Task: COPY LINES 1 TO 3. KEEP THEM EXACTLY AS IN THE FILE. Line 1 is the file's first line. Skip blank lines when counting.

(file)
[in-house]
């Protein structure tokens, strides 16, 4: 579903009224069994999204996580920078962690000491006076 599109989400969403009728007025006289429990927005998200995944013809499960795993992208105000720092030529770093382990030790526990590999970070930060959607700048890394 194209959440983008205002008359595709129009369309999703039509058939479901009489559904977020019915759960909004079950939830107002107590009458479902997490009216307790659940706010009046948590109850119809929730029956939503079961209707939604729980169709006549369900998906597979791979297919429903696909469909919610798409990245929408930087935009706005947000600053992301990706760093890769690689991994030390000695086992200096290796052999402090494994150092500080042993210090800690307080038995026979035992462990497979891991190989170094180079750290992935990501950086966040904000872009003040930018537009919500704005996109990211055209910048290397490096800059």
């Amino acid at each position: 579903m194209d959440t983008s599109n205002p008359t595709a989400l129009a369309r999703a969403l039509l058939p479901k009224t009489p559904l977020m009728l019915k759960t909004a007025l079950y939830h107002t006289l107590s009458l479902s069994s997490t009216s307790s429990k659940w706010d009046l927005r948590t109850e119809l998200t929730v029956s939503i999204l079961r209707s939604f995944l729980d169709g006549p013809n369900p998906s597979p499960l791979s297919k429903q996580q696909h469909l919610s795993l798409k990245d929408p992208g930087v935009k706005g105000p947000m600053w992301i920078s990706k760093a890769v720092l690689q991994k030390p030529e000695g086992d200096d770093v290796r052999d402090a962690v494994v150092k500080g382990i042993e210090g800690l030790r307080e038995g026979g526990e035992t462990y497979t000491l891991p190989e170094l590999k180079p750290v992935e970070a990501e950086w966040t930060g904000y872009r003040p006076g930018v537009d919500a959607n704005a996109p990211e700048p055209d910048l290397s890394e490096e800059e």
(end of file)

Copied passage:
[in-house]
């Protein structure tokens, strides 16, 4: 579903009224069994999204996580920078962690000491006076 599109989400969403009728007025006289429990927005998200995944013809499960795993992208105000720092030529770093382990030790526990590999970070930060959607700048890394 194209959440983008205002008359595709129009369309999703039509058939479901009489559904977020019915759960909004079950939830107002107590009458479902997490009216307790659940706010009046948590109850119809929730029956939503079961209707939604729980169709006549369900998906597979791979297919429903696909469909919610798409990245929408930087935009706005947000600053992301990706760093890769690689991994030390000695086992200096290796052999402090494994150092500080042993210090800690307080038995026979035992462990497979891991190989170094180079750290992935990501950086966040904000872009003040930018537009919500704005996109990211055209910048290397490096800059």
């Amino acid at each position: 579903m194209d959440t983008s599109n205002p008359t595709a989400l129009a369309r999703a969403l039509l058939p479901k009224t009489p559904l977020m009728l019915k759960t909004a007025l079950y939830h107002t006289l107590s009458l479902s069994s997490t009216s307790s429990k659940w706010d009046l927005r948590t109850e119809l998200t929730v029956s939503i999204l079961r209707s939604f995944l729980d169709g006549p013809n369900p998906s597979p499960l791979s297919k429903q996580q696909h469909l919610s795993l798409k990245d929408p992208g930087v935009k706005g105000p947000m600053w992301i920078s990706k760093a890769v720092l690689q991994k030390p030529e000695g086992d200096d770093v290796r052999d402090a962690v494994v150092k500080g382990i042993e210090g800690l030790r307080e038995g026979g526990e035992t462990y497979t000491l891991p190989e170094l590999k180079p750290v992935e970070a990501e950086w966040t930060g904000y872009r003040p006076g930018v537009d919500a959607n704005a996109p990211e700048p055209d910048l290397s890394e490096e800059e």